Recent reviews suggest that the persistence of PyOC in soil may range from a few years to millennia (Singh et al., 2012a; Lehmann et al., 2015). These differences can be explained by the heterogeneity of PyOC material, but also by the different methods used to assess its presence in soils. While being a limited tool to assess the persistence of SOC (Sierra et al., 2017), mean residence time (MRT) is widely used to compare the different turnovers of organic materials. Assessing the MRT of PyOC is complex, because of the large time span that should be considered. Lehmann et al. (2015) described the existing approaches and their current limitations, among which: laboratory soil incubations, field setups, and space for time approaches.
Laboratory soil incubations can be well constrained, however they are limited by their duration and their lack of litter inputs, plants, macro-fauna, micro-organisms variations and water, and temperature dynamics. They address mainly the first phase of PyOC mineralization and are mainly useful to compare PyOC to an uncharred material (Zimmerman, 2010; Singh et al., 2012b).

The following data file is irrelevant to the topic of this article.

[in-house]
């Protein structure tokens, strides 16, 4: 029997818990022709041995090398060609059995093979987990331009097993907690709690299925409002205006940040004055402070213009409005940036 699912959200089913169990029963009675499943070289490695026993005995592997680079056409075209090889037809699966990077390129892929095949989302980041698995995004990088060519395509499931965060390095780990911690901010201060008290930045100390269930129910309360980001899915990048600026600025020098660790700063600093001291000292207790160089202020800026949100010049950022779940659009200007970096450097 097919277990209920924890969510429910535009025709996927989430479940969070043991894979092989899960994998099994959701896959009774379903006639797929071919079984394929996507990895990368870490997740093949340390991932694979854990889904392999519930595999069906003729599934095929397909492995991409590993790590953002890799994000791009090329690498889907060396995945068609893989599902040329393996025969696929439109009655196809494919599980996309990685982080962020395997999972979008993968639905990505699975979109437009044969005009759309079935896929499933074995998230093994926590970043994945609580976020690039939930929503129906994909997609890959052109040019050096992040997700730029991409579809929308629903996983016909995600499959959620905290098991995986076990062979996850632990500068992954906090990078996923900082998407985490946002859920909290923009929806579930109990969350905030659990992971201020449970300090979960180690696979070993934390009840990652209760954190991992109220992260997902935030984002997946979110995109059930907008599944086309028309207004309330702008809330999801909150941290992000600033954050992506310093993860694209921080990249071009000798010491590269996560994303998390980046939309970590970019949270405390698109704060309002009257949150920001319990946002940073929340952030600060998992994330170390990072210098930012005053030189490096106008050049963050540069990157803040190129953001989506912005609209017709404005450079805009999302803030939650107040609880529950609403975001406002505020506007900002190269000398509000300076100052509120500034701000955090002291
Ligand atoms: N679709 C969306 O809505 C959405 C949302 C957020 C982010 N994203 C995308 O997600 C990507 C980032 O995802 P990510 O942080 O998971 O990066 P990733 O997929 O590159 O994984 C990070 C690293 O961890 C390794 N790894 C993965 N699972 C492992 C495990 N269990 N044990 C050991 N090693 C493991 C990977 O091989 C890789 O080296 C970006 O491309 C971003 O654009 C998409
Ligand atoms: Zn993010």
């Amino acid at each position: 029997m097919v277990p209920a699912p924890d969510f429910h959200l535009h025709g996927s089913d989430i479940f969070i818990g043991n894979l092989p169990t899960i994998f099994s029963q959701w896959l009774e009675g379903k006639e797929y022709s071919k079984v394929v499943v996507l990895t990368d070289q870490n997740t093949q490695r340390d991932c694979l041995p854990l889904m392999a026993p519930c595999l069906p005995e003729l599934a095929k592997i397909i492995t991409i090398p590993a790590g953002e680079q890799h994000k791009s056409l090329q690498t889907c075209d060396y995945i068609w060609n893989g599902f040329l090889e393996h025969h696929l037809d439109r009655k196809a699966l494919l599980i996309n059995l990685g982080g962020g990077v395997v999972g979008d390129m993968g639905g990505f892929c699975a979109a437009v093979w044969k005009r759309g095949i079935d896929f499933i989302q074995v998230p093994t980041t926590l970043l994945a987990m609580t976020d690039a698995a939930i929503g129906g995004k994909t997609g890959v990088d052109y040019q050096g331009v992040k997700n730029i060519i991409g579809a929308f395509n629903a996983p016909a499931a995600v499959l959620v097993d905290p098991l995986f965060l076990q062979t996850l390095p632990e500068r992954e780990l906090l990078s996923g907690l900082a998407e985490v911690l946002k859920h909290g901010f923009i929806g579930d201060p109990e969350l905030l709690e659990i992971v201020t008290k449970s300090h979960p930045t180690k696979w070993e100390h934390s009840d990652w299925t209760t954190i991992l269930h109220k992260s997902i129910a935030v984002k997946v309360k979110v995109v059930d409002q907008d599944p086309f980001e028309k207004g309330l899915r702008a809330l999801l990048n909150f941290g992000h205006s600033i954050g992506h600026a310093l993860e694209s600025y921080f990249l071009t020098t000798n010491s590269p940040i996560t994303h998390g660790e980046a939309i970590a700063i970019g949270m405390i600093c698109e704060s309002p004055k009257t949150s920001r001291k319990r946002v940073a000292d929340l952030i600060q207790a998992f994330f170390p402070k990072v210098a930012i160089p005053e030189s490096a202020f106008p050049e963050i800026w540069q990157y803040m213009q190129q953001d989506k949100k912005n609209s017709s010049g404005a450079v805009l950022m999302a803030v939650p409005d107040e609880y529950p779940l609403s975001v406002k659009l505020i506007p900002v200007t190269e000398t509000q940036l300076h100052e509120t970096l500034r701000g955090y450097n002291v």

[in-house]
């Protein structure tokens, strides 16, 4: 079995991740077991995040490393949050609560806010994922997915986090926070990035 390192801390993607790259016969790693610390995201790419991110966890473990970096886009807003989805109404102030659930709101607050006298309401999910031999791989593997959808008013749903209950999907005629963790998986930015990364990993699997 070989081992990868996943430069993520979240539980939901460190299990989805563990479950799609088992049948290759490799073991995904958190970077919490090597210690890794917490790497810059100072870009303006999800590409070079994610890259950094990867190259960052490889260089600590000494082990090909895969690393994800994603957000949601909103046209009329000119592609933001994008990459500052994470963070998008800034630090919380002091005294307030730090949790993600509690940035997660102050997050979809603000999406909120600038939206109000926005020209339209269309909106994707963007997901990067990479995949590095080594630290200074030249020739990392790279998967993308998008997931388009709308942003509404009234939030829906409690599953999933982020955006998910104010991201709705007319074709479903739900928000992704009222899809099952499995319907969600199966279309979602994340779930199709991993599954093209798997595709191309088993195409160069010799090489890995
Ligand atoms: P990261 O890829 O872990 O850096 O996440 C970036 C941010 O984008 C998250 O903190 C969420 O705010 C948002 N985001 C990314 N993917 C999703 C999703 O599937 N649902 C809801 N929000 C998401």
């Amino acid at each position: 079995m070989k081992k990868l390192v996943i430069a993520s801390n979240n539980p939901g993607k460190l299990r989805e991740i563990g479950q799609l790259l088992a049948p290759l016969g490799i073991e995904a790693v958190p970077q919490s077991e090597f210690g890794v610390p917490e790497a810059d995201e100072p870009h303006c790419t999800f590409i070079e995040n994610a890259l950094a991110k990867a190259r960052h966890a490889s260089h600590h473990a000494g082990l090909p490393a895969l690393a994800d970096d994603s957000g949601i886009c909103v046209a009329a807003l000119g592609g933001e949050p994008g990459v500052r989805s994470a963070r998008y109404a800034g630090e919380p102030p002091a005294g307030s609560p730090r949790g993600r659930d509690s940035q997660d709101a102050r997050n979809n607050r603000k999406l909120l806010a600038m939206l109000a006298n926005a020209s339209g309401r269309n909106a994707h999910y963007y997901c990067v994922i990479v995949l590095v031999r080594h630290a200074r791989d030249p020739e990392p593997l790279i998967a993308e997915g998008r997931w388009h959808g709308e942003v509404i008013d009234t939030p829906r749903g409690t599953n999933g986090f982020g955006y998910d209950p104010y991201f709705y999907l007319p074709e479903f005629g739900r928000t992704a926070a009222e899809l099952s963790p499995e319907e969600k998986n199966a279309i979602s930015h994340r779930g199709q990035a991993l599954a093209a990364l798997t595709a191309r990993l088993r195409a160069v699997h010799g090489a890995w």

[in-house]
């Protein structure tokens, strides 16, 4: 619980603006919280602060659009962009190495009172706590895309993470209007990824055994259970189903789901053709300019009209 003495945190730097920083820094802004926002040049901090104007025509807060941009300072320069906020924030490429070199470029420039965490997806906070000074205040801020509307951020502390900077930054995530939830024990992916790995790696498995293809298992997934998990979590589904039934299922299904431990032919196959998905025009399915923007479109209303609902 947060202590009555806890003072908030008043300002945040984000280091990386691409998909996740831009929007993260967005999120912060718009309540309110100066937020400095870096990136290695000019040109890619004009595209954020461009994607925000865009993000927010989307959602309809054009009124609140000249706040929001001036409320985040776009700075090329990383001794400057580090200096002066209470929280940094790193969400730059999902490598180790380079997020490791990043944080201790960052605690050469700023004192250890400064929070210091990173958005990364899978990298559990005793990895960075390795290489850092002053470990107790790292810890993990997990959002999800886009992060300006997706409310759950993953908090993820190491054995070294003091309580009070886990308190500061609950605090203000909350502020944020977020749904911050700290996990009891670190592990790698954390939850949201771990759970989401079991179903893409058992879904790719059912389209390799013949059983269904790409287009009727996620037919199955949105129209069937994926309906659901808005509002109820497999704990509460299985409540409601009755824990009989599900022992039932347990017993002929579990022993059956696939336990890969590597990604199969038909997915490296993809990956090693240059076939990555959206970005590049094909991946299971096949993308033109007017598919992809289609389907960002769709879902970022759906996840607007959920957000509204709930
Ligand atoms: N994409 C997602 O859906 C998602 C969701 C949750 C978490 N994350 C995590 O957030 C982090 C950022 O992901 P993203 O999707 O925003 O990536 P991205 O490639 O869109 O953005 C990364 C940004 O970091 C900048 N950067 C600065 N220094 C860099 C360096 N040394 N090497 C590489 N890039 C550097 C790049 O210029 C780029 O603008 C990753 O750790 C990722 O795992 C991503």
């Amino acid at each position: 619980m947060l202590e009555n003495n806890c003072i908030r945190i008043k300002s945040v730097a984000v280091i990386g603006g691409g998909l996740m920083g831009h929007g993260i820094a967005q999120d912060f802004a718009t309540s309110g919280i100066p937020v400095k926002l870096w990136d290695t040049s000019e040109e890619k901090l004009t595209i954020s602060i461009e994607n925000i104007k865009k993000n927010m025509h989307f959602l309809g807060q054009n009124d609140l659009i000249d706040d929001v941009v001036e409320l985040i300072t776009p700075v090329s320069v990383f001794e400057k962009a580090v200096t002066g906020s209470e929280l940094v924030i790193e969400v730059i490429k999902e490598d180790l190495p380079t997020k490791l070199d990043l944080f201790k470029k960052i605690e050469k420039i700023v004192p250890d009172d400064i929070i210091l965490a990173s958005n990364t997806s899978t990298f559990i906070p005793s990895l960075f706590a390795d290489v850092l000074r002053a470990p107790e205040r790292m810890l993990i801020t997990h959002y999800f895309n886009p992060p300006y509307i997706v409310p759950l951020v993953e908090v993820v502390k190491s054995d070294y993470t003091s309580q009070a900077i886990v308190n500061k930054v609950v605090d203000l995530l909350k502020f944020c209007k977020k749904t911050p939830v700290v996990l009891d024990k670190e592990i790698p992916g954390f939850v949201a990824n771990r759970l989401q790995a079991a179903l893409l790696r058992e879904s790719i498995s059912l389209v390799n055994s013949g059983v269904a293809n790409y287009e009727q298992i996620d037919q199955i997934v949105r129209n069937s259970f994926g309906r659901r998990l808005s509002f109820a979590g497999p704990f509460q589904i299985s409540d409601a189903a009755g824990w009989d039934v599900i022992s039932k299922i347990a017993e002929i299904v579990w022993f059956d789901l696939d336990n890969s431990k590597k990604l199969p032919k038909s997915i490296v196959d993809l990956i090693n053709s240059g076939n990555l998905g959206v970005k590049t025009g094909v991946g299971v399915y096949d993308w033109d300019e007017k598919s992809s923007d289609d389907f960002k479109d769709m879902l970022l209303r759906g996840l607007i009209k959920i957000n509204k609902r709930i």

Field studies are more realistic but also suffer from different hurdles. Purposeful additions of PyOC in field setups share the advantages of controlled conditions with incubations and allow C budget, particularly in the case of isotopically labeled material, but only address few years of mineralization at maximum (Whitman et al., 2014). Calculating the PyOC balance of natural char dynamics is a way to address longer time scales (Lehmann et al., 2008; Lehndorff et al., 2014). It requires a well-known input of chars over time, estimated for a period that well exceeds MRT, and PyOC exports from other processes than mineralization must be small (Lehmann et al., 2015). These conditions are difficult to fulfill, and the MRT thus estimated is very dependent on the assumptions considered for PyOC inputs.